Miner Searle Bates (1897-1978) was a prominent figure in his time, an historian and Christian missionary in China, where he taught for many years at Nanjing University. It was thus that he was caught up in the 1937 sack of the city, during which he made great exertions and took great risks in an attempt to stop or moderate it. After the ensuing war he was called as a witness at war crimes trials.
Recently, however, I came across an article by him from mid-1942 in a very different vein:
Bates, M[iner]. Searle. “How Will the War End for Japan?” Far Eastern Survey 11, no. 14 (1942): 155–58. doi:10.2307/3038908. https://www.jstor.org/stable/3038908?Search=yes&resultItem
To me this doesn't have much of the ring of Christian piety or academic history. It sounds a lot like a foreign-policy specialist who has been talking very frankly with top-level strategic and policy planners, who moreover perhaps have called upon him to put certain ideas in circulation in a prestigious publication. All this speculation could very well be entirely wrong, of course, but I do wonder where Dr. Bates was and what he was doing at this period.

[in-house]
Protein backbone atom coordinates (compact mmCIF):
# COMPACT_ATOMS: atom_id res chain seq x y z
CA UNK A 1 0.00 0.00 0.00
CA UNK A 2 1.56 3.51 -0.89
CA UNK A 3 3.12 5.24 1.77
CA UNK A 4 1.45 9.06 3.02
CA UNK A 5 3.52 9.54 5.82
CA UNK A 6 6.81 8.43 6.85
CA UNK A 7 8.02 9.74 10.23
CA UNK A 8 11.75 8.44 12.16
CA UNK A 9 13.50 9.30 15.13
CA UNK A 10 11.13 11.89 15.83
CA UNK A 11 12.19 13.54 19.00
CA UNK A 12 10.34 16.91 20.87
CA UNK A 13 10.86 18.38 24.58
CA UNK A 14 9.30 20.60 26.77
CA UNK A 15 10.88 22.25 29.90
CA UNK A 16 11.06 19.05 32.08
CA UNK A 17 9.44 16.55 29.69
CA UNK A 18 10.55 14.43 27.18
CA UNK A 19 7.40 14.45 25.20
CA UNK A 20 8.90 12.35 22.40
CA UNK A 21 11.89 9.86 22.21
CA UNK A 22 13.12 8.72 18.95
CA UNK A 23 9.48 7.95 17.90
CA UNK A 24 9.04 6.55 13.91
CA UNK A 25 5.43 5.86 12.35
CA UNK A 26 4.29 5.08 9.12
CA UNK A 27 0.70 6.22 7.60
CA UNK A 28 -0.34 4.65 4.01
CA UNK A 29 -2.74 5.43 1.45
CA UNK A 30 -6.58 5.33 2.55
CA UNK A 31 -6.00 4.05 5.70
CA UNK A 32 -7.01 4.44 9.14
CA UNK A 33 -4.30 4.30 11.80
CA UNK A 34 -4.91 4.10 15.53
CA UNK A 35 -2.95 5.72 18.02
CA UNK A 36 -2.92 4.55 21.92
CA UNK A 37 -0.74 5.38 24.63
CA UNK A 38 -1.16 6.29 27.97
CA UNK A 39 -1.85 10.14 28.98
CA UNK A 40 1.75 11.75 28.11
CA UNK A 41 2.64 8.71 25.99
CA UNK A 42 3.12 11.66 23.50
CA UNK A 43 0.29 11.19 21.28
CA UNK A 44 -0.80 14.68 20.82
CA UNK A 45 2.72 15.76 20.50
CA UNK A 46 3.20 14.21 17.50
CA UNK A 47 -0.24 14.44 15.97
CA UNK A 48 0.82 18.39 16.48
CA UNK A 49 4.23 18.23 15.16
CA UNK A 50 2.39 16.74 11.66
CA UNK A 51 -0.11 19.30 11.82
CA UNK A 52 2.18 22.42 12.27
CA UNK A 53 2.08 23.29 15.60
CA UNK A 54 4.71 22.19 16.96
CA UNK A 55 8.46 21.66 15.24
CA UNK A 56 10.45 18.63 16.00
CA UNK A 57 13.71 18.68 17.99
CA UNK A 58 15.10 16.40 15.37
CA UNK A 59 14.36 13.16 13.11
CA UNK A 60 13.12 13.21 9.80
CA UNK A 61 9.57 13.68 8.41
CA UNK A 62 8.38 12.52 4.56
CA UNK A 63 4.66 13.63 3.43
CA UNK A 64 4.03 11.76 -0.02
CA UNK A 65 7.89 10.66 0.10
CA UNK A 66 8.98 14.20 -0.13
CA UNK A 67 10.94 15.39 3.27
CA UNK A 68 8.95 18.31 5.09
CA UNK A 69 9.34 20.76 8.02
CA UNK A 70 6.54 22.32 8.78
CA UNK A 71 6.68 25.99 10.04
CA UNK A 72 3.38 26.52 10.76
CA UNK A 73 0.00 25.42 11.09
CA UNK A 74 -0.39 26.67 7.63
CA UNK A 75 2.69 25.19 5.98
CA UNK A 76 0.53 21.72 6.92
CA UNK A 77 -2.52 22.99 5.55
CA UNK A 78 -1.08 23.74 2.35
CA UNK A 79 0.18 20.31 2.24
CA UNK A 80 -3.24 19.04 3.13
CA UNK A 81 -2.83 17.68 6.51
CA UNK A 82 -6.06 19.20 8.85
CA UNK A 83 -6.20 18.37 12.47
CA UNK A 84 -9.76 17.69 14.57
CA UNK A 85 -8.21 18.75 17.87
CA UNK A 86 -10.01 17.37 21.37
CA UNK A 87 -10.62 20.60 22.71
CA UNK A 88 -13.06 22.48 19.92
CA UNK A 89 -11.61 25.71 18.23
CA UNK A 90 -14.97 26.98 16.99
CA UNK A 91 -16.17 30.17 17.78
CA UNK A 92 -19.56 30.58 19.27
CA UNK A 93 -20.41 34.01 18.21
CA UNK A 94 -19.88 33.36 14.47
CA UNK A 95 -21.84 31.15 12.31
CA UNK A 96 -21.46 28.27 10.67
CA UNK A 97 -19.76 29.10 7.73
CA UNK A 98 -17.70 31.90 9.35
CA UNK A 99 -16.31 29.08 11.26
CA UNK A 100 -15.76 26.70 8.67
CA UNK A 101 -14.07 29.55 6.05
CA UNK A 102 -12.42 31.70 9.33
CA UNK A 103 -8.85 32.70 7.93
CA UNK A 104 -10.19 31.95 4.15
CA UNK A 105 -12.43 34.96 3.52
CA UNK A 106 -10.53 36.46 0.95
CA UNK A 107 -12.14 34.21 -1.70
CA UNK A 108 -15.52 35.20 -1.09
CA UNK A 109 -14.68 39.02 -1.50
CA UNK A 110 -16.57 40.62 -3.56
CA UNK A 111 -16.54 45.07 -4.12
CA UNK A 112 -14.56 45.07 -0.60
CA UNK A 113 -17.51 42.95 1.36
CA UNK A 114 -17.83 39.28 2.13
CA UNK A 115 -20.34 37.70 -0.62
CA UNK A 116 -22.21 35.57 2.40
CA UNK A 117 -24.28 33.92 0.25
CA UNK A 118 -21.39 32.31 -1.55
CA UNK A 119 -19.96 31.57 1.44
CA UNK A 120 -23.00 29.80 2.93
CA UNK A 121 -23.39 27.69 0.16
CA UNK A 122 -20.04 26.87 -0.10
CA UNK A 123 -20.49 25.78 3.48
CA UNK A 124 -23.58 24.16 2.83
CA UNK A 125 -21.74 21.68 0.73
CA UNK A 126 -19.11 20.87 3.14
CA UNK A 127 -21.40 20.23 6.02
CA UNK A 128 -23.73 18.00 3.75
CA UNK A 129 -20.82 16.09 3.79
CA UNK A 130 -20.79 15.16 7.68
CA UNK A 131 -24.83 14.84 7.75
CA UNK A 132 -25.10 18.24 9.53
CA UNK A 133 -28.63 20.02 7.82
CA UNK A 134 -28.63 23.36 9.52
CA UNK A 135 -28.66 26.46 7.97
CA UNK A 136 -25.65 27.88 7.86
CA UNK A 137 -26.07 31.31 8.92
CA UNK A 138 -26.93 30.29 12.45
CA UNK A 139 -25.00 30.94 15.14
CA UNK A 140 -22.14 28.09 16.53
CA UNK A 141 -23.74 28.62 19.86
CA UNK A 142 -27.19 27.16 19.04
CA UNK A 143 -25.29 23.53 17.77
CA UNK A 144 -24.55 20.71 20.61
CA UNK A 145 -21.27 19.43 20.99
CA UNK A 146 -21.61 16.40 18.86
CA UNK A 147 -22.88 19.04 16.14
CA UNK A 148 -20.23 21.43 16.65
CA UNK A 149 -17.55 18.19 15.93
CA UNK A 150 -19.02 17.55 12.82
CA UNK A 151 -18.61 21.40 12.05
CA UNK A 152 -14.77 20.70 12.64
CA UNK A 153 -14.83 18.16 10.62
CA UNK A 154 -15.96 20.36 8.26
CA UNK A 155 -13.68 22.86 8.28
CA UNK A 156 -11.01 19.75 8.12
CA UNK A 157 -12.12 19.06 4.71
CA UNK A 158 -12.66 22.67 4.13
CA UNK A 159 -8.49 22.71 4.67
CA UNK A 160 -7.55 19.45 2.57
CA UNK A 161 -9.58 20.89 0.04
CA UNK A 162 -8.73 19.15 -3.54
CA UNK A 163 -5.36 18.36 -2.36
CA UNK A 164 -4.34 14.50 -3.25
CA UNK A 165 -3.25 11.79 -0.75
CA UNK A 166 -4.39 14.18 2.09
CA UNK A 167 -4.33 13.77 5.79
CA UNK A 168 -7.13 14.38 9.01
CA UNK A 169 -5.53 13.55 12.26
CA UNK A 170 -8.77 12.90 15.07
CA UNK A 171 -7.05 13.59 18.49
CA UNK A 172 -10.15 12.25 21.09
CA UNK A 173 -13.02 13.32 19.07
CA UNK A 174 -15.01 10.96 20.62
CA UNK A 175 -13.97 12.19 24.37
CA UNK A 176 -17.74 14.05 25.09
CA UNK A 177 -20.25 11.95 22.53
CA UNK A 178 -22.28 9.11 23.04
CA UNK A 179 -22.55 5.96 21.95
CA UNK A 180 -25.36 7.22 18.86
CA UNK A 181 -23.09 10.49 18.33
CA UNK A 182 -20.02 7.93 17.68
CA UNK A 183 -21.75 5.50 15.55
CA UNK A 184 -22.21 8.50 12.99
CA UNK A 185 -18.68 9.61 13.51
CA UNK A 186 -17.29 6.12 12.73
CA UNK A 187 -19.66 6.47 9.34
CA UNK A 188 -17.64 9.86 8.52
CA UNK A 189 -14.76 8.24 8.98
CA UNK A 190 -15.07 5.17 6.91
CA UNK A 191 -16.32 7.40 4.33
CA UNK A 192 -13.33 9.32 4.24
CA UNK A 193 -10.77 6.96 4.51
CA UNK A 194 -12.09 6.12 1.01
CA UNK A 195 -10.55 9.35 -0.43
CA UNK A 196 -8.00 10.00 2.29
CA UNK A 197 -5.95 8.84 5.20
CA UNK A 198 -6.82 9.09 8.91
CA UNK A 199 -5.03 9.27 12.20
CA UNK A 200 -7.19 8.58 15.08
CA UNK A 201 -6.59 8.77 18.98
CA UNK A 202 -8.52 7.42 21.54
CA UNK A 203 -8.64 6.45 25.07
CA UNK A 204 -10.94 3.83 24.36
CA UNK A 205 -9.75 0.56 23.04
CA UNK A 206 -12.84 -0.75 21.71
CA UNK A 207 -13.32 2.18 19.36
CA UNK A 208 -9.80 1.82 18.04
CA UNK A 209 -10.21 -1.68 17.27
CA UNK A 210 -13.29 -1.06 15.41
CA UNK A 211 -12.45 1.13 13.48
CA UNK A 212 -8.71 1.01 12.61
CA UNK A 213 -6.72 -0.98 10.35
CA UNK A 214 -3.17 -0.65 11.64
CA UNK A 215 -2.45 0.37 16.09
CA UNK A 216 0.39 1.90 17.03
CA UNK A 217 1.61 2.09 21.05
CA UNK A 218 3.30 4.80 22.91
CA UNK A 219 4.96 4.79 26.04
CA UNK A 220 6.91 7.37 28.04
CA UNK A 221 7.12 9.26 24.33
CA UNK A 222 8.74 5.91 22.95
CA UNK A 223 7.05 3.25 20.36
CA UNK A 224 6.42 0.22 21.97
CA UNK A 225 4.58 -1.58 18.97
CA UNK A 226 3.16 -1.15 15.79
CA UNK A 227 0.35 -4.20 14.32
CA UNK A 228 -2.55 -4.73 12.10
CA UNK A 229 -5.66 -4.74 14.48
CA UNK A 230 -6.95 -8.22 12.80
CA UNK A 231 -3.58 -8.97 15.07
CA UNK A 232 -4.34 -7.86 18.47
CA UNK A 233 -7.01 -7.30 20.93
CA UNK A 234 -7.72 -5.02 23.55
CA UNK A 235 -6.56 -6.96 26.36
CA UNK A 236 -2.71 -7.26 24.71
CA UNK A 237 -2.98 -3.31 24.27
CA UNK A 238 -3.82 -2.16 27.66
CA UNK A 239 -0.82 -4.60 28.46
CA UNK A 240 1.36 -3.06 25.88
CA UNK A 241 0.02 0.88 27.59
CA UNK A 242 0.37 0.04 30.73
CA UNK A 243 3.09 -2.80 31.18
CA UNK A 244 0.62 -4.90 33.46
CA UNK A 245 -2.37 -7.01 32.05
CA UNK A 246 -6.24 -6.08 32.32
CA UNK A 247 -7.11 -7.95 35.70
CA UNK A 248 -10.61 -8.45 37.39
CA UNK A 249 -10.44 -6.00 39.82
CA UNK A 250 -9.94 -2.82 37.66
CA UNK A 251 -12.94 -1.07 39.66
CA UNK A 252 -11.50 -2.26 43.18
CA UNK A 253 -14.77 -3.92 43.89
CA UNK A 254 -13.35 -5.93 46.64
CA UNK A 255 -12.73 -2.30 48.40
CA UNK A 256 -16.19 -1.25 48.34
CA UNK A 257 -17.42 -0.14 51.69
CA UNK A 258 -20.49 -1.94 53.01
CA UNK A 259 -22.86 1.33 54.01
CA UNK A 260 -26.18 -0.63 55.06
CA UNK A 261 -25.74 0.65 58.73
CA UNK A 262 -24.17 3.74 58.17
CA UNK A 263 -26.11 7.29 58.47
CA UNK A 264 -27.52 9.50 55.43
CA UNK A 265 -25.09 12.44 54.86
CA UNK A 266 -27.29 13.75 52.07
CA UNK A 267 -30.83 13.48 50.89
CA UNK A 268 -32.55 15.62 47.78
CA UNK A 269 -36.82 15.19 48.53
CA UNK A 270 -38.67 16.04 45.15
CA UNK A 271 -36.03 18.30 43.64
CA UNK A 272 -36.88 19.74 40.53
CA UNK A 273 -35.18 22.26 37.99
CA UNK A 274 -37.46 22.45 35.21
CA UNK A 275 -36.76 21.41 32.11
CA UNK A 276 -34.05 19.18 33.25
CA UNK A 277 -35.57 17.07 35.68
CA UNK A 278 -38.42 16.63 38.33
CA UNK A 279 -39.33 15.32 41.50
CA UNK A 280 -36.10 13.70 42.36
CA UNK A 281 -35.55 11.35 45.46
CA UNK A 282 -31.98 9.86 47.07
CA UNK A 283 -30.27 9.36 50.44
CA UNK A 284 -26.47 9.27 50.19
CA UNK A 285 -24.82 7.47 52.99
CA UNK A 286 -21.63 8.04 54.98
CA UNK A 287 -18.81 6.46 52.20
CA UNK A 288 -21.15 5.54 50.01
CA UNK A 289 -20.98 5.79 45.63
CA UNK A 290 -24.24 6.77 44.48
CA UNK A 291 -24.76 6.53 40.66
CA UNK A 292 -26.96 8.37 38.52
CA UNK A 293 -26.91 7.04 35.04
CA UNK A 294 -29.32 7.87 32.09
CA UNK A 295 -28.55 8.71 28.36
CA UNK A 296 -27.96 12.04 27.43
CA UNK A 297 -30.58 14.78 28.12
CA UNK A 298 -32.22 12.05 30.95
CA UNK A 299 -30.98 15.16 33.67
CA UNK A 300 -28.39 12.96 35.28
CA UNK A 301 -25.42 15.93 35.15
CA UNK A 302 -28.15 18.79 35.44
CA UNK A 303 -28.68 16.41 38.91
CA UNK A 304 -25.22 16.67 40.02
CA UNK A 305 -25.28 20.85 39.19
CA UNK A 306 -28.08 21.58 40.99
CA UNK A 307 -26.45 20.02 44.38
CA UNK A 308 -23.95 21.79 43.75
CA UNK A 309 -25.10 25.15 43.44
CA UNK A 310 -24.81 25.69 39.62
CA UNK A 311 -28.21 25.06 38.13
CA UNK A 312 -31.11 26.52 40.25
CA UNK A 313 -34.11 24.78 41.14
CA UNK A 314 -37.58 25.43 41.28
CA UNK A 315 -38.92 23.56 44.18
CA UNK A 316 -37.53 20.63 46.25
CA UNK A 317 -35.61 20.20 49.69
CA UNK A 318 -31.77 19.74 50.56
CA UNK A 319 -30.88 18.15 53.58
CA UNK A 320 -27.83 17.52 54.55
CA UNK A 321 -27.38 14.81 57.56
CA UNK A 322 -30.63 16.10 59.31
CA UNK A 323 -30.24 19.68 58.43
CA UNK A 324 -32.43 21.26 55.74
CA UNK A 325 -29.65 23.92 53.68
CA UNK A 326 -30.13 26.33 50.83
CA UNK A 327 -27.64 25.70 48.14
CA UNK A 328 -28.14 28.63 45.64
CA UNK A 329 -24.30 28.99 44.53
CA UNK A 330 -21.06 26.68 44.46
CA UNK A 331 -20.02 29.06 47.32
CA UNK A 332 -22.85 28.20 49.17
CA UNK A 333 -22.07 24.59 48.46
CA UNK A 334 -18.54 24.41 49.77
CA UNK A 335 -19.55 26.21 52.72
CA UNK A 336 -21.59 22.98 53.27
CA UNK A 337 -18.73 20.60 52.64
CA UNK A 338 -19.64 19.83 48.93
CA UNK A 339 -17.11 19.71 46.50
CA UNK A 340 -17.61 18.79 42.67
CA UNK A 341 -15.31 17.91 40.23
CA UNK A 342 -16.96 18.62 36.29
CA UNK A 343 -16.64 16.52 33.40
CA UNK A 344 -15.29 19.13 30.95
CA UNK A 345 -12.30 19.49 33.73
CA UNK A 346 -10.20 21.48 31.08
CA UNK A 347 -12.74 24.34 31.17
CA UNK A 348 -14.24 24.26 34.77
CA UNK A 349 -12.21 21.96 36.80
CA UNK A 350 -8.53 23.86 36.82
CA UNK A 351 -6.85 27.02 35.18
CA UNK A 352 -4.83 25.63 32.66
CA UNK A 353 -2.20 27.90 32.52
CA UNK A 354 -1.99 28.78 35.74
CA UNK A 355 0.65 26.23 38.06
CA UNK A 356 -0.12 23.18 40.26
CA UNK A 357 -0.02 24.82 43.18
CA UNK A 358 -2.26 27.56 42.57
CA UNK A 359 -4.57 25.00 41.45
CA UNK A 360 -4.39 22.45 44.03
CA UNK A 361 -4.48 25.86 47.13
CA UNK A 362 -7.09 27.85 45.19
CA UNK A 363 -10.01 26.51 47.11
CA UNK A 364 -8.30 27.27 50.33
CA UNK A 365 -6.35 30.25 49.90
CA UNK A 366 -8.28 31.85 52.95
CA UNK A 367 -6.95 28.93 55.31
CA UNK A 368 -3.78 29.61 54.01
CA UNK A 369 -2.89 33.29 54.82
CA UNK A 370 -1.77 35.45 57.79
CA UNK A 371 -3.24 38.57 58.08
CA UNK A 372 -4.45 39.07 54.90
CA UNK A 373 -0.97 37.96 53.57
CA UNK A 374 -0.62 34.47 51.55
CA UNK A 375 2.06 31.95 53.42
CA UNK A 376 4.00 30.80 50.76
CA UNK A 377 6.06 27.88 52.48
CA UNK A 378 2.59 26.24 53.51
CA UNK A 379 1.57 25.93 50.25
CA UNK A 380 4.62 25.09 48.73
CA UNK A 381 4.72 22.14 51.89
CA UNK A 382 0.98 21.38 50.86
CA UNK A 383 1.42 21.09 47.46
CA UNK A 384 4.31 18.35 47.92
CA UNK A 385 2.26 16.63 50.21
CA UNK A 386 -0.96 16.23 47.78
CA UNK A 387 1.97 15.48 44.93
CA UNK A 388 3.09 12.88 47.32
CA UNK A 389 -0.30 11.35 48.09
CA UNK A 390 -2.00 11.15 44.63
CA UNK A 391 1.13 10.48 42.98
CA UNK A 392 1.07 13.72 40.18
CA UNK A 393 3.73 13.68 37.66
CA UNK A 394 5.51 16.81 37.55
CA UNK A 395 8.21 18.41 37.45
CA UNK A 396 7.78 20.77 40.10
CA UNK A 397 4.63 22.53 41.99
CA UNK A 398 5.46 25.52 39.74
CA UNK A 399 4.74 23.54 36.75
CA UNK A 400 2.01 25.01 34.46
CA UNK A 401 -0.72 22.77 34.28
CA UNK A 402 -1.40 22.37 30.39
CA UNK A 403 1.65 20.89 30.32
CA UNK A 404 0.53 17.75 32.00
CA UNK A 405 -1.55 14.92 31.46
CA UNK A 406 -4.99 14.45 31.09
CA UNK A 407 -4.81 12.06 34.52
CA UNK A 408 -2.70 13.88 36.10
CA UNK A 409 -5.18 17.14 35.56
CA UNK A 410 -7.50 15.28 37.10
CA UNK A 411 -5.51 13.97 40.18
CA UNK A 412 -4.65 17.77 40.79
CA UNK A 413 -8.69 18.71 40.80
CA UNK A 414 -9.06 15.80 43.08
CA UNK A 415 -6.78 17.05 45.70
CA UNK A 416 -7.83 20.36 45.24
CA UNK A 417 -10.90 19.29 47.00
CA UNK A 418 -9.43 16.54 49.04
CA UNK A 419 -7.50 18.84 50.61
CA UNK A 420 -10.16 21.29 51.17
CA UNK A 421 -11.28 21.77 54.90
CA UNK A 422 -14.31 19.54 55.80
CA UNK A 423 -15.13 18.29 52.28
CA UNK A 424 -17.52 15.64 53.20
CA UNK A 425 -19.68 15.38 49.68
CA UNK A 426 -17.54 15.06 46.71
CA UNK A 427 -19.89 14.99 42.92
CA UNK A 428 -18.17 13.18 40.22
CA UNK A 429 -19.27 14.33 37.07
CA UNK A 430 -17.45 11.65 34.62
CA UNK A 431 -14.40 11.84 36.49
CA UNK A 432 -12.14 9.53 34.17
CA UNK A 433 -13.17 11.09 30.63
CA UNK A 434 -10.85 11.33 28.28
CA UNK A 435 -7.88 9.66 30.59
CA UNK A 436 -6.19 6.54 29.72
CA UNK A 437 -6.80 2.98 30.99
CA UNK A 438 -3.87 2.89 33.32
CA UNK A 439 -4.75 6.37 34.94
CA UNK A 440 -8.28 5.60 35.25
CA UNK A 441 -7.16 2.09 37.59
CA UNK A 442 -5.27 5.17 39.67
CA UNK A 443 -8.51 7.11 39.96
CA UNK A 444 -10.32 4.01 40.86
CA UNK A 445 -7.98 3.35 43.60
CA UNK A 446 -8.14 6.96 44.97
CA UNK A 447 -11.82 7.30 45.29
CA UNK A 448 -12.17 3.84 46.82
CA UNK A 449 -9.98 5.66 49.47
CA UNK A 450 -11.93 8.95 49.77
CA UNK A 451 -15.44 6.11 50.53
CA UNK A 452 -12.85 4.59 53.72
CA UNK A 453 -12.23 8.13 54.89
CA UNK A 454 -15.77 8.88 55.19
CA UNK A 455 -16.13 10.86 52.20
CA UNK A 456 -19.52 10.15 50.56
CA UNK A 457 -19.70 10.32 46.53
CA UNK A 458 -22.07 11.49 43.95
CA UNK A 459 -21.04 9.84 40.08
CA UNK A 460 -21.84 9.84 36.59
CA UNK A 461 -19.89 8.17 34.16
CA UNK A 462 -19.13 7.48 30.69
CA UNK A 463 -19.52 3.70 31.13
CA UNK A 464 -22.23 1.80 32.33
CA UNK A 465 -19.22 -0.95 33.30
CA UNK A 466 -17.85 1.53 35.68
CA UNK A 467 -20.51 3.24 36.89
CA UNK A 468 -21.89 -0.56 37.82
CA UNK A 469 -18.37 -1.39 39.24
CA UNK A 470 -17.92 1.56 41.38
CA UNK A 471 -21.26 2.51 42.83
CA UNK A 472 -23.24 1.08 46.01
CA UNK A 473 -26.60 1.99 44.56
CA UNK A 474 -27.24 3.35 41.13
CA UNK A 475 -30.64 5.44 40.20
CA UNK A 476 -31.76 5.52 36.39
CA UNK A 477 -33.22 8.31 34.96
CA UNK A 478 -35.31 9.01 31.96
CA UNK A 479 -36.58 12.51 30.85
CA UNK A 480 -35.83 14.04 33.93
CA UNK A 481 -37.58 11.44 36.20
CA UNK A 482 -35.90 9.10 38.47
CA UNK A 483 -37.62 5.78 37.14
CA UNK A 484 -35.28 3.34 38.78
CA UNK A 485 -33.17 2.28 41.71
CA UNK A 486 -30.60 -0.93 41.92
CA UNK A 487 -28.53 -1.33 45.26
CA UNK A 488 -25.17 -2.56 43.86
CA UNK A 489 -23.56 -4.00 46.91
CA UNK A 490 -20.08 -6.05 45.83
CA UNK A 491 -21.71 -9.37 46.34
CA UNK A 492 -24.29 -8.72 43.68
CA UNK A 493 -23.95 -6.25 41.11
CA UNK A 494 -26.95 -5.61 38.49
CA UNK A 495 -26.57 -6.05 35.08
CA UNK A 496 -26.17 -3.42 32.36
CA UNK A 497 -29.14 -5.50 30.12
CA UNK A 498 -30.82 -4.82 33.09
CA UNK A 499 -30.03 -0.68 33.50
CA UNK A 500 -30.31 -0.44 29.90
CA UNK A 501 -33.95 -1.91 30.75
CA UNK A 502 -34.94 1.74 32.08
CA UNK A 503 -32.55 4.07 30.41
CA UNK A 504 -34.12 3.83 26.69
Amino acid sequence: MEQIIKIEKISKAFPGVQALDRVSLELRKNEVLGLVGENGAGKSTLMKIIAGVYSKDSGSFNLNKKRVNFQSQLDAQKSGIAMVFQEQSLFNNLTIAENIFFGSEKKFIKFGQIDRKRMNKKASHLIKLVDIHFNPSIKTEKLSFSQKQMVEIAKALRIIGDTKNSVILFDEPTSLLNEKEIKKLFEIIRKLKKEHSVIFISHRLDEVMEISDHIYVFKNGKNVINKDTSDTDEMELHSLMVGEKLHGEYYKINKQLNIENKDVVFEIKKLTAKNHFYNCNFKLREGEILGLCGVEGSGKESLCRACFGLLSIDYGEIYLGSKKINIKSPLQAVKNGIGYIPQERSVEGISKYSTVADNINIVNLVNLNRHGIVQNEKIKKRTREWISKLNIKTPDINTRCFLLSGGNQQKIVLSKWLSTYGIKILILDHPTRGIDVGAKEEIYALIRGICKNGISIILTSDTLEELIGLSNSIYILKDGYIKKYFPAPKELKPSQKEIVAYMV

Batess' papers are held by Yale Divinity School, but they seem restricted almost entirely to his service in Nanjing, with nothing relating to wartime activities. I would appreciate any clues as to where I might look for more.
William D. O'Neil,